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Scars of Fani emerge in Puri

Almost all the beachfront hotels have lost their doors, glass panes and ACs. The sofa sets in the lounges facing the receptionists' desks at many hotels have been blown away
A bird’s eye view of the destruction caused by Cyclone Fani, taken during aeriel surveillance by the coast guard's Dornier aircraft, shows a bus terminus near Puri.

Subhashish Mohanty   |   Puri   |   Published 05.05.19, 01:43 AM

Cyclone Fani has uprooted trees and loosened sculptures at the Jagannath Temple, forcing the shrine to close indefinitely for repairs, and ransacked seaside hotels, stripping off doors and air-conditioners and spitting them out onto the streets.

Temple authorities could not say when the premises might be reopened to devotees.

Several structures at the temple were being repaired when the cyclone struck and roiled the town for six hours. Now most of the 5,000 iron poles that made up the labourers' scaffolding are strewn across the grounds, many of them twisted out of shape.

A stone lion sculpture attached to the main temple at a height of about 45 feet got loosened after a part of the scaffolding collapsed on it.

'There's even a chance that the lion might fall. So, we have been asked not to let devotees in,' a member of the temple police said at the entrance. 'Devotees will be allowed back after repairsUnion petroleum minister Dharmendra Pradhan and his staff, however, were allowed to enter the shrine on Saturday.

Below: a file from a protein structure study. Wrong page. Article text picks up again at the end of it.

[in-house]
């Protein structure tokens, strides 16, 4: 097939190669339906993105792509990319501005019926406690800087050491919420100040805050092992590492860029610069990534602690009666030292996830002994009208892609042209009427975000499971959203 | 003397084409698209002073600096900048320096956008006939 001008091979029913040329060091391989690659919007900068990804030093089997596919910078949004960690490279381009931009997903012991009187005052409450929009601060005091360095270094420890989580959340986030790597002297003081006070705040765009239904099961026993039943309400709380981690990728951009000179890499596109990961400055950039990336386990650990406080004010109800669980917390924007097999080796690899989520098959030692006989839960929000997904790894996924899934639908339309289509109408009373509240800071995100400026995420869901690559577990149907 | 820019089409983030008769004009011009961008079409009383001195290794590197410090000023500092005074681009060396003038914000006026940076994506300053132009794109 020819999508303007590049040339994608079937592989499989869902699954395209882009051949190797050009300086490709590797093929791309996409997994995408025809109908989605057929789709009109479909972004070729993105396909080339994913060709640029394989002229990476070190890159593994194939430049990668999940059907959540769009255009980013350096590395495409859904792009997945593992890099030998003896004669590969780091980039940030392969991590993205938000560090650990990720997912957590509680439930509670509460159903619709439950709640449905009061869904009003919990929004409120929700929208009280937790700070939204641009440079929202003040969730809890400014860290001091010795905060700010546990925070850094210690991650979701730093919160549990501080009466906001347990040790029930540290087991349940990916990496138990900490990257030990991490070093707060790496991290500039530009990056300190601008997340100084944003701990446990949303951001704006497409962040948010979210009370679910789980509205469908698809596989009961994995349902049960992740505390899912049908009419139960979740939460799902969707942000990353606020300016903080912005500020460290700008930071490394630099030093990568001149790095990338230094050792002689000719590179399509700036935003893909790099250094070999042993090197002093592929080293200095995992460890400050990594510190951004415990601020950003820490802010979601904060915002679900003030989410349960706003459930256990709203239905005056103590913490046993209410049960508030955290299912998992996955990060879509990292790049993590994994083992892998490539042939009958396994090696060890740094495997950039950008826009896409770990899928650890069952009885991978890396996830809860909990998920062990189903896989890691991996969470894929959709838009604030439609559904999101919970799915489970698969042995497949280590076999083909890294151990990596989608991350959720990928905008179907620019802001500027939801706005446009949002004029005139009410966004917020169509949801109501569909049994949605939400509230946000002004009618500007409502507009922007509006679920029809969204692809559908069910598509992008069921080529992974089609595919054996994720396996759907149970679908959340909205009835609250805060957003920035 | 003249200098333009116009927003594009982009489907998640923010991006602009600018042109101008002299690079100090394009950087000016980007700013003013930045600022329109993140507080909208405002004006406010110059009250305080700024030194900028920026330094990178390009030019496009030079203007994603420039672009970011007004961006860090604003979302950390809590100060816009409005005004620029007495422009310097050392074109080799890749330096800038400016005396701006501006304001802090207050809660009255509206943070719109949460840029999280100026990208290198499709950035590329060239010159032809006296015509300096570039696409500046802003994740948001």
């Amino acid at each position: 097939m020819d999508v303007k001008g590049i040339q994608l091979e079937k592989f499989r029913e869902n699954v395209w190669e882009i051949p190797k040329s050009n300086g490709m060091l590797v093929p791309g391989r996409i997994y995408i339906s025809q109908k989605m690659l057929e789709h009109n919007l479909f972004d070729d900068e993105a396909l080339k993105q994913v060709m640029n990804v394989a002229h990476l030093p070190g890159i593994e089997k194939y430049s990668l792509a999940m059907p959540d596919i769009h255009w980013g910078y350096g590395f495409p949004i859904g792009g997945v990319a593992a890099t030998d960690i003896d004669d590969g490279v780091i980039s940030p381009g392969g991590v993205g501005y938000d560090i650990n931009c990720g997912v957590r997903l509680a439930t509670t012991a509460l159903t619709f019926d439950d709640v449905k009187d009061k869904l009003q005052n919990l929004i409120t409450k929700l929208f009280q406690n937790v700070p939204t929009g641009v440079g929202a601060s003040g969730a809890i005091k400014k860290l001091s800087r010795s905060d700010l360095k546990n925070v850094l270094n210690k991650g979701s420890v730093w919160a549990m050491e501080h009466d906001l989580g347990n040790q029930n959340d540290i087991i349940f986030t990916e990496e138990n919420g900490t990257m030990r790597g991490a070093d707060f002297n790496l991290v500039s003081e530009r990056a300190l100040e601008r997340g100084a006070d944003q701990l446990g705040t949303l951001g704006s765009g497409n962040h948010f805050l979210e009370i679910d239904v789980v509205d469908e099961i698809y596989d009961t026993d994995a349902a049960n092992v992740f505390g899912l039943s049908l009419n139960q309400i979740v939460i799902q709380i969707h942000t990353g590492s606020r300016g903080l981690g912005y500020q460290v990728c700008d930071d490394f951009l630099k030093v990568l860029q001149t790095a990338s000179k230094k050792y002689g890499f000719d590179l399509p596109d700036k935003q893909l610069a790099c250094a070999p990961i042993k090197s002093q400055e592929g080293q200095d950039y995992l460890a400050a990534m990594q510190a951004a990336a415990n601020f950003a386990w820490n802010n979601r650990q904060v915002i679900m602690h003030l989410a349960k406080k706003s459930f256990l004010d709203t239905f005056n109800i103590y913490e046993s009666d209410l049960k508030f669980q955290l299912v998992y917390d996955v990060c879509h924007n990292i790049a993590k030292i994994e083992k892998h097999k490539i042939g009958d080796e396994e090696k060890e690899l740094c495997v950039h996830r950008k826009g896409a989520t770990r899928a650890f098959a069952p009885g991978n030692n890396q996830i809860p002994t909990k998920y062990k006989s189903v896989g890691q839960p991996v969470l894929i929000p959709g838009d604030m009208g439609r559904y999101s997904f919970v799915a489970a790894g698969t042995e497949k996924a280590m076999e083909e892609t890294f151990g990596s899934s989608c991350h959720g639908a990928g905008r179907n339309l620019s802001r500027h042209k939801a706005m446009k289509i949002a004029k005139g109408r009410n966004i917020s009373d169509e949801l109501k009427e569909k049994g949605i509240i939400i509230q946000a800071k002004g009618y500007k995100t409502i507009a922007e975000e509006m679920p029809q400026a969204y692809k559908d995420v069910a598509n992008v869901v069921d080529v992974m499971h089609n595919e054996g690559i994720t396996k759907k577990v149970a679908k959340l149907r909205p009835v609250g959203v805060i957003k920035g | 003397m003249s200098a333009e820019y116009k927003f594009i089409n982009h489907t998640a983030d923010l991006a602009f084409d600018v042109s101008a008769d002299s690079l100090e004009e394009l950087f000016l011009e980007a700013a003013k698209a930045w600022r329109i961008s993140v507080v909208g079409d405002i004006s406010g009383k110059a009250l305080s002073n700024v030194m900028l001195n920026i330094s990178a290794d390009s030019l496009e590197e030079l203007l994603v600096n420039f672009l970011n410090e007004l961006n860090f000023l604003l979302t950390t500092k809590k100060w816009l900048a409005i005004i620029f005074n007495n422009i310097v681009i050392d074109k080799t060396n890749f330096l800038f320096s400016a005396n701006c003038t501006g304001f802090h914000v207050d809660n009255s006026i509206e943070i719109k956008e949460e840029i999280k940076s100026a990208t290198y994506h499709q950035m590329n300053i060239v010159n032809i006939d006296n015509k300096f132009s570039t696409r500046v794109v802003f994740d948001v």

Sources said the death toll in Puri district was 13 and could rise. While the statewide toll remained unclear, PTI reported at least 13 deaths in six other districts combined, with several people crushed under falling trees.

'This is a rarest of rare summer cyclone, the first such to hit Odisha in 43 years and one of three to hit the state in 150 years,' the agency quoted chief minister Naveen Patnaik as saying.

Almost all the beachfront hotels have lost their doors, glass panes and ACs. The sofa sets in the lounges facing the receptionists' desks at many hotels have been blown away.

The few tourists who had stayed back are regretting the decision, saying they are struggling to get food and water.

'I had arrived on May 1. The hotel management did not inform me that such a severe cyclone was on its way. I'm having a tough time,' said Saroj Kumar Dey.

'Puri certainly doesn't look the happy place it used to be,' said the Puri Hotel Owners' Association president, Ramkrushna Das Mohapatra.

Pratap Kumar Nandi, an event manager, said: 'It will take almost a year for the tourism industry to revive.'

A day after the cyclone, the famed Puri beach was deserted.

Four days after its renovation was completed, the Puri railway station suffered extensive damage, with a roof blown away and the reservation office caving in.

Puri's streets are littered with fallen trees, billboards, telephone and power poles, and TV dish antennae wrenched off rooftops.

The massive overhead water tank at the Shree Jagannath University near the beach has toppled to the ground. The glass panes at the university library and classrooms are shattered.

Almost all the trees on the Jagannath Temple premises, ple, have suffered the cyincluding the famous 'Kalpa- clone's wrath. The two sculpbata' near the Ganesh Tem- tures of Jay and Bijay in front of the Singhadwara, the shrine's main entrance, have been damaged.

Bhubaneswar was engulfed in darkness with electricity and drinking water supply still cut off. With telephone and mobile towers having collapsed, officials are monitoring relief operations with the help of satellite phones.

Over 10,000 electricity poles were uprooted or broken in Bhubaneswar, state energy secretary Hemanth Sharma told PTI. Flights resumed from 1pm on Saturday.

PTI quoted Patnaik: 'In Puri and parts of Khurda, we have the challenge of setting up the entire electrification afresh.'. 


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